|WXGA||Widescreen Extended Graphics Array - an extension of XGA found on some recent laptop computers that provides pixel resolutions of 1280 x 800, 1366 x 768, and 1300 x 768. Note that the first two resolutions give aspect ratios of 16:10 and 16:9 respectively. The third resolution is a slightly narrower aspect ratio also found on some 26" LCD television screens.|
|SXGA||Super XGA - sometimes referred to as Extended VGA (XVGA). SXGA has a resolution of 1280 x 1024 and an aspect ratio of 5:4, the native resolution and aspect ratio for many 17" and 19" LCD monitors.|
|SXGA+||Super XGA Plus - most often found on 14" and 15" notebook computers, SXGA has a resolution of 1400 x 1050 (an aspect ratio of 4:3).|
|WXGA+||(or WSXGA) Widescreen Extended Graphics Array Plus - a non-standard set of display resolutions that usually refers to a resolution of 1440 x 900 (an aspect ratio of 16:10) found in notebook computers and many 19" widescreen LCD monitors.|
|UXGA||Ultra XGA - this standard has a resolution of 1600 x 1200 (an aspect ratio of 4:3), the native resolution for many 20" and 23" LCD monitors.|
|WSXGA||Widescreen SXGA - at 1680 x 1050 (an aspect ratio of 16:10), WSXGA provides the native resolution for many 22" monitors.|
|WUXGA||Widescreen UXGA - this standard has a resolution of 1920 x 1200 (an aspect ratio of 16:10) found in a number of high-end notebook computers and many 23" - 27" widescreen LCD monitors.|
|QWXGA||Quad Wide Extended Graphics Array - both Samsung and Dell have produced 23" LCD monitors that support QWXGA's 2048 x 1152 resolution (an aspect ratio of 16:9).|
|WQXGA||Widescreen Quad Extended Graphics Array - at 2560 x 1600 (an aspect ratio of 16:10), this is the native resolution for a number of 30" widescreen LCD monitors.|
The graphics processing unit (GPU)
The graphics processing unit (GPU) is a dedicated microprocessor that performs most of the calculations required for drawing images on the screen. In the early days of personal computers, these calculations were carried out by the computer's central processing unit (CPU) and the results were used to send image data to the frame buffer. The main task of the display adapter hardware was to translate the information in the frame buffer into a signal that the monitor could understand and display as an image on the screen. While this worked well for command line operating systems like DOS and low resolution graphic modes that were limited to only a few colours, the advent of higher resolutions and colour depths together with operating systems and applications that featured graphical user interfaces (GUIs) meant that the resources of the CPU were being severely stretched.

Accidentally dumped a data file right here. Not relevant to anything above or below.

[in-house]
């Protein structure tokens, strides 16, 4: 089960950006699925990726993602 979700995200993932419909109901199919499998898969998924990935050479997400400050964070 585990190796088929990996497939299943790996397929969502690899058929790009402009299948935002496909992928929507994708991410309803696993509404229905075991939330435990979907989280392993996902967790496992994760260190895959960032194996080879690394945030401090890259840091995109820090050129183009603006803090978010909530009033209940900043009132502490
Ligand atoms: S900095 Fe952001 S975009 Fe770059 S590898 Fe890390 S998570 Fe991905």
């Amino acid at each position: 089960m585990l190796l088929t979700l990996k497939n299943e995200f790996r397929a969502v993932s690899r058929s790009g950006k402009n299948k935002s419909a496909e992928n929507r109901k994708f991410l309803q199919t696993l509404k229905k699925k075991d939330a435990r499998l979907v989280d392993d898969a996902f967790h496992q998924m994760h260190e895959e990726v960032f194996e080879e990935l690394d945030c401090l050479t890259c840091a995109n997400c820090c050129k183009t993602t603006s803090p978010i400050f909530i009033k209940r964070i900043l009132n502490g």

In response, manufacturers of display adapter hardware began to produce cards that included specialised hardware designed to take over some of the processing involved in producing image data. Such cards were known by the generic term accelerators, because they could carry out the required tasks more quickly than the processor. Instead of making all of the necessary calculations required to draw a window on screen, for example, the CPU could simply send a basic specification for the window to the graphics card, and the on-board acceleration hardware would perform the necessary calculations. The CPU was thus able to carry out its other tasks more efficiently. Today, the display adapter has its own processor that is dedicated to carrying out the enormous number of floating-point calculations necessary to render high definition 2D and 3D graphics. The GPU on a modern graphics card must carry out a huge number of calculations in order to translate the three-dimensional image data typically generated by gaming software and other 3D applications into a two-dimensional image that can be displayed on the screen. Due to the dynamic nature of such software, a large number of different images must be displayed on the screen every second to create an effective 3D experience for the user. Most GPUs are today manufactured by ATI Technologies (now a subsidiary of AMD) or NVIDIA.
The ATI Cedar GPU in a Radeon HD5450 graphics card
The ATI Cedar GPU (illustrated above) is one of the less powerful graphics processors in the ATI Evergreen family of GPUs first introduced in 2009. It is seen here in the ATI Radeon HD 5450 graphics card, which is relatively inexpensive at around £40. Nevertheless, it is probably twice as fast as any comparable integrated GPU, and while probably not suitable for running state of the art computer games can carry out 104 billion floating point operations per second. The Radeon HD 5450 graphics card will happily support up to three monitor displays simultaneously. GPUs today are highly parallel, with literally hundreds of arithmetic and logic units (ALUs) and floating point units (FPUs). The need for this degree of parallelism is due to the literally hundreds or thousands of polygons that make up a typical three dimensional scene in a modern computer game or simulation. The GPU must be able to perform calculations to determine whether each polygon is visible or not in a screen image. It needs to process the x, y and z coordinates of each of the polygon's vertices and convert them to x and y coordinates for a two-dimensional image. It also needs to determine the colour of each pixel to be drawn to create the impression of a solid surface for the polygon. In a dynamic 3D environment, this rendering process must be repeated many times per second.